Negotiating SLAs can be a difficult task. This is especially true for smaller organizations attempting to negotiate with large cloud service providers. Standard, non-negotiated, SLAs are not surprisingly advantageous to the provider and minimize penalties for non-compliance. The concept of dedicated security Service Level Agreements (SSLAs) is relatively new and still resisted by some providers.
Putting an organization's vital information and data assets in the hands of a third party can be a source of new risks. One should not assume that cloud service providers are meeting security expectations because of their size and reputation. SLAs are the most impactful method by which information security practitioners can peer into the propriety black box of the cloud. The advice offered to me by one former CISO that "managing SLAs and doing security" are different should be remembered. The objective needs to be improving SLAs to demonstrate tangible improvements rather than producing more complex charts or visually appealing graphs without meaning.
Trust in the cloud is believing that the third-party provider will proactively manage security in the best interest of the consumer. Risks will be identified, and mitigated, without a need to revisit the SLAs in a time of crisis. This means applying judgement to new and unanticipated issues within the context of existing SLAs. The cloud service provider will operate with great transparency and not obscure information that may indicate that service levels have not been met. In this way trust should be viewed as the next stage of relationship after establishing justified confidence (see Figure 1: Evolution of Trust)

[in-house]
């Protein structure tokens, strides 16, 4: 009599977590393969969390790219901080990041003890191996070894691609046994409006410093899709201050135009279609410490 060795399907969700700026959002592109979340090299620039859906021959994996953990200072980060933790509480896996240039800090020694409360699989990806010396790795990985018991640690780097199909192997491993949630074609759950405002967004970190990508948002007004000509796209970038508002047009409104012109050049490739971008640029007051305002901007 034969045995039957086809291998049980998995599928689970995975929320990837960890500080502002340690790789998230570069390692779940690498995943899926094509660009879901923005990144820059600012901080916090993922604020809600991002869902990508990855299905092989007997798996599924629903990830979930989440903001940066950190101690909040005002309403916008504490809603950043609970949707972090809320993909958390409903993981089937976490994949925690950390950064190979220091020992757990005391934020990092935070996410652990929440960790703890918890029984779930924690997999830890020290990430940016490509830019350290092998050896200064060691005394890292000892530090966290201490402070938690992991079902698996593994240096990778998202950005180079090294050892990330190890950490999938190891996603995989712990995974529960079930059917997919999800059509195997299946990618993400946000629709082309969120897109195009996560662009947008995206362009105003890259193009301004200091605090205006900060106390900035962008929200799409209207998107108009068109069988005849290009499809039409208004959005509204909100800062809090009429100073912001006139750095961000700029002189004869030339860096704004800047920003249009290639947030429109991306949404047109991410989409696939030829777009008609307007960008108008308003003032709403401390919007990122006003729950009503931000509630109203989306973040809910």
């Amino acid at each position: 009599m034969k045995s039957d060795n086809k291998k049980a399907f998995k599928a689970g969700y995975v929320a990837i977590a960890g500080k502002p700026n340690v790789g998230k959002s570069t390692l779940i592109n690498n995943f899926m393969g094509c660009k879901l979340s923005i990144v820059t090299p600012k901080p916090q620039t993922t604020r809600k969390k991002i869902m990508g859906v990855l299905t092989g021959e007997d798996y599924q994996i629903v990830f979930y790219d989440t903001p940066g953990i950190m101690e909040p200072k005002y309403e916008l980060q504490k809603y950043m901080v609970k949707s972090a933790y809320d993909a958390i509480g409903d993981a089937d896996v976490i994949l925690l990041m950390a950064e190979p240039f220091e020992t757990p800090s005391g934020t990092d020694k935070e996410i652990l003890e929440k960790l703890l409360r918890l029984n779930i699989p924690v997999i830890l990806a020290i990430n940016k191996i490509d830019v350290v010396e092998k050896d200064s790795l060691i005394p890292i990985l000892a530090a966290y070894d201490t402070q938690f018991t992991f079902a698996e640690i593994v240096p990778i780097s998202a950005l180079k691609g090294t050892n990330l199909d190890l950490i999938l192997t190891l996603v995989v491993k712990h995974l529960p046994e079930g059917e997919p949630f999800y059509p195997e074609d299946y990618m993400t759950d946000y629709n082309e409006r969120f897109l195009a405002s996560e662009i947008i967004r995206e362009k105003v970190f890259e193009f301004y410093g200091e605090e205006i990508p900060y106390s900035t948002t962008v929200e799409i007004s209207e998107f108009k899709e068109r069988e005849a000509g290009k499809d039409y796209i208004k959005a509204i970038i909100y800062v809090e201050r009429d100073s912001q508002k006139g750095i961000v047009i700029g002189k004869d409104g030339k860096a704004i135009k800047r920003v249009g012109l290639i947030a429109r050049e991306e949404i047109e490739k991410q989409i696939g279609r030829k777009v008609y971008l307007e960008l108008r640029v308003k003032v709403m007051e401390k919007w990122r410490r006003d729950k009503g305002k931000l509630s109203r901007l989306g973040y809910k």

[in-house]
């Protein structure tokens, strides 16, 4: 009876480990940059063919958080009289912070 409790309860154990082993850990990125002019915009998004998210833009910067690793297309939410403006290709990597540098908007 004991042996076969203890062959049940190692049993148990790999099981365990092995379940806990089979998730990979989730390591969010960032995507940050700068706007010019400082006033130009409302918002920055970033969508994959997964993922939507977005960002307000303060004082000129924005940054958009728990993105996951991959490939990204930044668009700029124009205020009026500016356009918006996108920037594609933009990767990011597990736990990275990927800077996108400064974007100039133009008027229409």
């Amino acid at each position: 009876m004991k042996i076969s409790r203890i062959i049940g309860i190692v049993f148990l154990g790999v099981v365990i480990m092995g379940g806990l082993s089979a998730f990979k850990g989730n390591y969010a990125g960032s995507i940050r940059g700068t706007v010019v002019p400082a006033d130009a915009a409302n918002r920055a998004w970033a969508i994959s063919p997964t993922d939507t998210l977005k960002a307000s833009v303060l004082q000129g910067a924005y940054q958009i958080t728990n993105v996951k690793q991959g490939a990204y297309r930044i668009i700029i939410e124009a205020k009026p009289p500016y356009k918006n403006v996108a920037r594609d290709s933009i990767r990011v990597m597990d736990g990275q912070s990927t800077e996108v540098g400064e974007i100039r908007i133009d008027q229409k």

Figure 1: Evolution of Trust
The need for high-quality SLAs is not obviated by trust. In fact, SLAs are essential to creating the conditions for trust. According to researchers Huang and Nicol, "'trust, but verify' is good advice for dealing with the relationship between cloud users and cloud service providers." Huang and Nicol also identify three key attributes for placing trust in a cloud services provider: competency, goodwill, and consistency. This is an area of significant opportunity to improve security SLAs. They should facilitate trust by verifying that cloud service providers are exhibiting the attributes of competency, goodwill, and consistency.